Making one’s living from the bounty of the natural resources, to include hunting, is deeply engrained in the rich history of New Hampshire. Unfortunately, urban sprawl has taken many sections of the state away from those who enjoy the great outdoors. Thankfully there are still places in the western and northern parts of the state with their doors wide open. It was the end of the first week of October and I found myself making my way up the backside of Bald Hill located in the Town of Marlow, New Hampshire. With me were my friend Chris Devits, his father Bob and a 9 month old English setter named Belle. Our goal for this day was to put Belle on some Roughed grouse, also known as “partridge”. Our hope was to bring some of these birds home for the dinner table.
This event all started when Chris asked me if I would be interested in tagging along with him and his father as they trained their new English setters Belle and Jake. Chris acquired these dogs as a result of the sudden death of his fully trained 6 year old setter. These dogs were young and still had a great deal to learn, but the only way they will learn is to get them in the field, so that is what we were doing. The areas around Lempster, Goshen, Marlow and Washington are prime grouse and woodcock areas, so there was no worry about putting the dogs on birds. Now the part of us bagging any of them is another story.
Our plan was to meet at Sturgeon’s General Store in Lempster at 7:00AM. I was there at 6:30 and Chris and Bob arrived shortly thereafter. From here I followed Chris to Bald Hill. Let me tell you it was a little hairy getting to the location. My truck is not a 4×4 and it was touch and go in some places. We did make it in, and I didn’t want to think about the ride out right then.
Belle was the first out and like all pups, she was full of energy. It took her about a half an hour to settle down. During this time we made our way up one of the numerous snowmobile trails that crisscross the area. The scene that unfolded before my eyes looked like it came out of a painting and I almost forgot that I was carrying that Mossberg 500 shotgun. The leaves on the birch, aspen and beechnut trees gave off different variations of yellow while the majestic oaks were a brownish-red. In such a setting the mind tends to wonder to a much simpler place and time.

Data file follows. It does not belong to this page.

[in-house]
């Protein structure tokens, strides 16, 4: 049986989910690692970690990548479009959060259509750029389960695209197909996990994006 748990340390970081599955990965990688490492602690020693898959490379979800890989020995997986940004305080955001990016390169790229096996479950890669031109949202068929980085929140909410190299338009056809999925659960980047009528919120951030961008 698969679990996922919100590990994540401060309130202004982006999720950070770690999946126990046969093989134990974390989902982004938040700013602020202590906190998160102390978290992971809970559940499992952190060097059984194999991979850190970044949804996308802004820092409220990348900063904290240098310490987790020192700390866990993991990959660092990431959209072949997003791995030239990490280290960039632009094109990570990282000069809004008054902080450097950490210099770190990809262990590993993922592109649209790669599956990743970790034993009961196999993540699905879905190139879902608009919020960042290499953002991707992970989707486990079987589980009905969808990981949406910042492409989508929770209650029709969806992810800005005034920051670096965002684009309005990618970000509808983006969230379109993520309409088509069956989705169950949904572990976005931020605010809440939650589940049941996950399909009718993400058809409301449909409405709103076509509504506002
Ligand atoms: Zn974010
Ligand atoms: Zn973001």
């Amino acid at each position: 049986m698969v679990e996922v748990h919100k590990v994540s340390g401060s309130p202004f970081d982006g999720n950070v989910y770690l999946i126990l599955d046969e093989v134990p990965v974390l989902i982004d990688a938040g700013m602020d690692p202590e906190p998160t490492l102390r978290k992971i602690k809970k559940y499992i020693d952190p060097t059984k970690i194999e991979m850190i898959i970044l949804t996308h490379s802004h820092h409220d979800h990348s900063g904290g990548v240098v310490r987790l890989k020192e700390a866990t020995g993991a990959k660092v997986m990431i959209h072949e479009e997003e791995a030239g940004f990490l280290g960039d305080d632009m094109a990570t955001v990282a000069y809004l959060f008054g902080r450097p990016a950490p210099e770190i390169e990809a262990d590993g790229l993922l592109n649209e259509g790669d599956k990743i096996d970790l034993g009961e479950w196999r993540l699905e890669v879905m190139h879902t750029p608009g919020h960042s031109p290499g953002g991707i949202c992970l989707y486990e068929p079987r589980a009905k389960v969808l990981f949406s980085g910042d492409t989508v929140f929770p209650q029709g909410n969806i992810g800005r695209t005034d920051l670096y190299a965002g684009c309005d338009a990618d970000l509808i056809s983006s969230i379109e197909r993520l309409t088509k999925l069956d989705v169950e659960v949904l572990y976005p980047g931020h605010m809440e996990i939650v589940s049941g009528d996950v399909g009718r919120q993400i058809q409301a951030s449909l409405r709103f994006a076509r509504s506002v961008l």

Reality slapped me in the face as Belle started getting “birdie”, meaning that she had picked up the scent of something. Not very steady on the point yet, she bumped a woodcock. None of us were in any position to shoot, so that bird went on its way. The flushing woodcock put us all on guard as where there is one there is usually another. While there may have been another bird in the immediate area, Belle lost interest, so after Chris praised Belle for finding the bird we moved on. After all, this day was more about teaching her to find birds than it was about us shooting any.
As we moved from the trail and into the thick of the hardwood forest Belle once again got “birdie”. Working her way back and forth she went on a very quick point and then the bird flushed. It was a grouse, but I never saw the bird due to the thick cover. I only heard the telltale sound of the flush. Once again none of us were able to take the shot. As the morning wore on we flushed another couple of woodcock and three more grouse. It was a great day for Belle. For a 9 month old dog she had great potential. I would love to hunt over her in another year.
For me, hunting is much more about the experience than it is about taking game. My wife calls it an excuse for me to get into the woods, and sometimes I think that she is right. This trip on Bald Hill was definitely an experience. As if the beauty of the outdoors was not enough, the wildlife we encountered, or didn’t encounter, was well worth the trip. Sometimes it is what you don’t see that is the most exciting. Working my way through the hardwoods I came upon some very large bear scat. Large bear scat means large bears, and the scat I found was fairly fresh. The bear was not too far away and I really didn’t want to run into this animal armed only with a 12 gauge shotgun loaded with bird shot.
Moving to lower ground put us into a fairly marshy area full of grass and ferns. It was in this area that I came upon a spot where a moose had been resting. I could tell because of the flattened grass and ferns. Without realizing it, I was following the moose’s path, and it wasn’t really that far ahead of me. The tracks that I found in the mud were fairly fresh, as they had not filled with water yet. October is moose breeding season and doesn’t equate to a good time to come face to face with one as they can be very dangerous. I really did not want to come face to face with this animal on this day.
After about three hours we started heading back to our trucks. We had accomplished part of our mission; Belle had gotten on some birds and that was a good thing. While we didn’t take any birds, and in fact we never fired a shot, I feel that the day was a win. Here in this part of the state is where New Hampshire history, both human and natural, is still alive. Our outdoor heritage is what draws thousands of people here every year. Bald Hill is just one of those special places.